Teaching Positive Language on the Playground

  1. Updates

October is National Bullying Prevention Month. 

According to a 2019 report by the National Center for Education Statistics, 1 in 5 students report being bullied, and 33% of elementary school students report being bullied often. Bullying increases the risk for mood disorders (such as depression and anxiety), lowers academic achievement, and increases school dropout rates, and bullying tends to thrive where there are the largest amount of students and the least amount of supervision, with over 70% of incidents happening on school playgrounds. That’s where Playworks step in.

At Playworks, there is a strong emphasis on promoting positive language and communication both on the recess yard and in the entire school community. We have seen that when you integrate positive language in these spaces, students will embrace it and begin to practice it on their own, reducing the rate of bullying.

So how can we naturally teach these lessons on the playground? Here are some of our suggestions:

    1. Teach games that require positive communication. Some Playworks favorites include Ants on a Log, Alligator Swamp, or the Maze Game, all which require players to work together towards a common goal. Before beginning, be sure that you discuss what are helpful and positive ways to talk to your teammates.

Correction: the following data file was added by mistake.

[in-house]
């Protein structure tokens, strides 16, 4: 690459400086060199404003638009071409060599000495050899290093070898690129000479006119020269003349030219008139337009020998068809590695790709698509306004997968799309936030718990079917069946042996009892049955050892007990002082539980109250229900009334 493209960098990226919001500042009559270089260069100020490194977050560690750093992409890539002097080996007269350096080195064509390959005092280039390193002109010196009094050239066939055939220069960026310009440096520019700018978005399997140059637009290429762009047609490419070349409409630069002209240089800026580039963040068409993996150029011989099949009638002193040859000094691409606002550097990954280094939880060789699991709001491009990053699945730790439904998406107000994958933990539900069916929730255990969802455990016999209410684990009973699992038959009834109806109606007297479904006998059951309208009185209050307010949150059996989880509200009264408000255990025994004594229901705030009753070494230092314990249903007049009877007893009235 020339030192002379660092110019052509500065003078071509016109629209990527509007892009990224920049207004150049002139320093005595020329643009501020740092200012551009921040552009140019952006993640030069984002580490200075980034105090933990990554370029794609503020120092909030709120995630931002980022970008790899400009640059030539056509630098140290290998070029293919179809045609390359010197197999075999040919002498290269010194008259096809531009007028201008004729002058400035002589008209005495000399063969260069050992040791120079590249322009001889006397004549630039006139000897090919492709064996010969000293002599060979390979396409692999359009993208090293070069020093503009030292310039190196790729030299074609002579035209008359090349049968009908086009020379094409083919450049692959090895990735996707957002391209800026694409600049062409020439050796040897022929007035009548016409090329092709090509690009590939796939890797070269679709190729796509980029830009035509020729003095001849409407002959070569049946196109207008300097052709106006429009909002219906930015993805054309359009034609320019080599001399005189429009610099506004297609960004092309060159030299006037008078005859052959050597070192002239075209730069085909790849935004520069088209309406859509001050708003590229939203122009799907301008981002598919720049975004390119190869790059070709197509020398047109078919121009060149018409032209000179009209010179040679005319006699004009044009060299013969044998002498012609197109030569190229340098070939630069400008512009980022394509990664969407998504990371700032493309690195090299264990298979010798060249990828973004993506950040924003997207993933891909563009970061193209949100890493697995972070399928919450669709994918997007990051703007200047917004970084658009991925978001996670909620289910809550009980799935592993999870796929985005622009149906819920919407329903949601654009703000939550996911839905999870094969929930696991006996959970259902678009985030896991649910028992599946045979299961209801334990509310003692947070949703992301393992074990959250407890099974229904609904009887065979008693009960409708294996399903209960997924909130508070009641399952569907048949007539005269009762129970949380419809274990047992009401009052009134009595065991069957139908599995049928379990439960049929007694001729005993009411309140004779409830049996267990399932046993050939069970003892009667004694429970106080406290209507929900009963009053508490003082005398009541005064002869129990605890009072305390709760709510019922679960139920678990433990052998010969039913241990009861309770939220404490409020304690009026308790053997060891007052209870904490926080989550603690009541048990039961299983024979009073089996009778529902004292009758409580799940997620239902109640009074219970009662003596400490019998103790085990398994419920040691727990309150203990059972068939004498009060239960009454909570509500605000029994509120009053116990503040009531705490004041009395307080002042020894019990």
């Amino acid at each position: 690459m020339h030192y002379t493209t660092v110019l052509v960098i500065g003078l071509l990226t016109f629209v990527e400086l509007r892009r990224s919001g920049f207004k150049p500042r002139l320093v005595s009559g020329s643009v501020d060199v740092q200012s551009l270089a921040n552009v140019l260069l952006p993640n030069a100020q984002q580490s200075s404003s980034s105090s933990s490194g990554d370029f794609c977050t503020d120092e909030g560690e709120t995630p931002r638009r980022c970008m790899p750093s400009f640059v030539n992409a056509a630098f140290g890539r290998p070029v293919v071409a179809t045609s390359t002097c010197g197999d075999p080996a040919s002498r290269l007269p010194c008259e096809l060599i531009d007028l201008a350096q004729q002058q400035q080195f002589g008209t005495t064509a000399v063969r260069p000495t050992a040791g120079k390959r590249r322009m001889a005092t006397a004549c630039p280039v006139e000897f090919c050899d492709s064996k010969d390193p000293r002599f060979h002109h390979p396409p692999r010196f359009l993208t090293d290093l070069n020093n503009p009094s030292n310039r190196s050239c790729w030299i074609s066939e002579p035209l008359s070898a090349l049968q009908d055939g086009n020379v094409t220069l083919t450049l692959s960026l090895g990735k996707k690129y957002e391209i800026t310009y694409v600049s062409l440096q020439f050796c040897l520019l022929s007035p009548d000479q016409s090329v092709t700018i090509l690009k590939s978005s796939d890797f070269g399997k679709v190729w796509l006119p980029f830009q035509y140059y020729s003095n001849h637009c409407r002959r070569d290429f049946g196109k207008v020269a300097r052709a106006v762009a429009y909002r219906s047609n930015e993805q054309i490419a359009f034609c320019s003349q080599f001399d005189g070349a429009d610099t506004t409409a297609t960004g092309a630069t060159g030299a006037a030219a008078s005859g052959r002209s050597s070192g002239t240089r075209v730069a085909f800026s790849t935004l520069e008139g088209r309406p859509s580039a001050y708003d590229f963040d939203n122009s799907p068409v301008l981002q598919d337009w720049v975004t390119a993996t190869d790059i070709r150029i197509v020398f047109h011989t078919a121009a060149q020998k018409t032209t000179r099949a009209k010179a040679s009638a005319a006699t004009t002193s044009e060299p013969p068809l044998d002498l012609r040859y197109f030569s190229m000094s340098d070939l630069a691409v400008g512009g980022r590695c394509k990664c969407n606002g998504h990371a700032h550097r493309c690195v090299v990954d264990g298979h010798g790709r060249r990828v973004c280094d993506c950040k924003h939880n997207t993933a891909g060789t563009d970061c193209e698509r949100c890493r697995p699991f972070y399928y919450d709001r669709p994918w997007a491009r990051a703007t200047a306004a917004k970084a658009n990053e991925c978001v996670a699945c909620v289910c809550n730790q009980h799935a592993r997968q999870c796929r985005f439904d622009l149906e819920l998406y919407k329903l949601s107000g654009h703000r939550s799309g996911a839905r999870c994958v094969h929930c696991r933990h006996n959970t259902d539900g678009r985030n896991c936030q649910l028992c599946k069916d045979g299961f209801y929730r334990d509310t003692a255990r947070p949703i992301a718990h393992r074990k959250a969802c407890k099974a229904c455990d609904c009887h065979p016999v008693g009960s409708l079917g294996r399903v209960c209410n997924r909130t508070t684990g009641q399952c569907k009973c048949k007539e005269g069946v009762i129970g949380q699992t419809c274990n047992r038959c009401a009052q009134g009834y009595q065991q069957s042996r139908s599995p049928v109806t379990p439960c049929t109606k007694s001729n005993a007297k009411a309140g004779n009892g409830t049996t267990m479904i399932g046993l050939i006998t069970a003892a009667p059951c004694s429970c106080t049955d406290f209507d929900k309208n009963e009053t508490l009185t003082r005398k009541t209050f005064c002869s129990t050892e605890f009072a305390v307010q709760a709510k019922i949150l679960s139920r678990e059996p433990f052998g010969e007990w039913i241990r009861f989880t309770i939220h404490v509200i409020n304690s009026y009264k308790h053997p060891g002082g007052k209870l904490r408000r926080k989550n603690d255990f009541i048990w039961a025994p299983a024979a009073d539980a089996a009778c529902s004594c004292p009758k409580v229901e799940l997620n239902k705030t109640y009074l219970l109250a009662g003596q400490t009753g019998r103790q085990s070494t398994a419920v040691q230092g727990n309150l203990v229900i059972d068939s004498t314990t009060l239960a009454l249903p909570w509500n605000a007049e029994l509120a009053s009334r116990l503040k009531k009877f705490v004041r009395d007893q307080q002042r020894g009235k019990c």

2. Use “appreciations” to close out recess. Appreciations are simple! Simply give students space to verbalize positive things that they saw their classmates doing during recess, such as giving out high fives or encouraging a teammate. Creating a community where students recognize other students’ successes will not only promote that kind of behavior in the rest of the group, but also boost positive communication. For an added bonus, try out an Appreciation Clap such as the Fortnite Clap or Mosquito Clap!
    3. Encourage compliments during the game, not just after! It’s easy to get consumed in a game when you’re playing, so make it a habit for players to pass encouragement to each other as part of the game. For example, when the kicker and goalie switch during Penalty Kick Soccer, have them exchange words of encouragement or a “Good job!”, regardless of who was more successful in the game.
    4. Highlight the positive behavior that you already see. Transitioning from recess to the classroom can be chaotic, so focus on reinforcing the positive behaviors you’re witnessing rather than the negative. For example, say “I love the way that Student A is waiting quietly in line!” to draw attention to the desired behavior. Similarly during recess, using language such as “I love the way that Student A is encouraging their teammates!” or “Way to encourage each other by giving high fives!” is promoting the kind of communication that you want to see by using that same encouraging language.

By teaching the importance of positive language and encouragement to students at a young age, we hope to break the cycle of bullying not only on the recess yard, but within the entire school. Kids should feel included and safe at school and on the playground, and one major step of that is teaching them how to communicate positively with one another.

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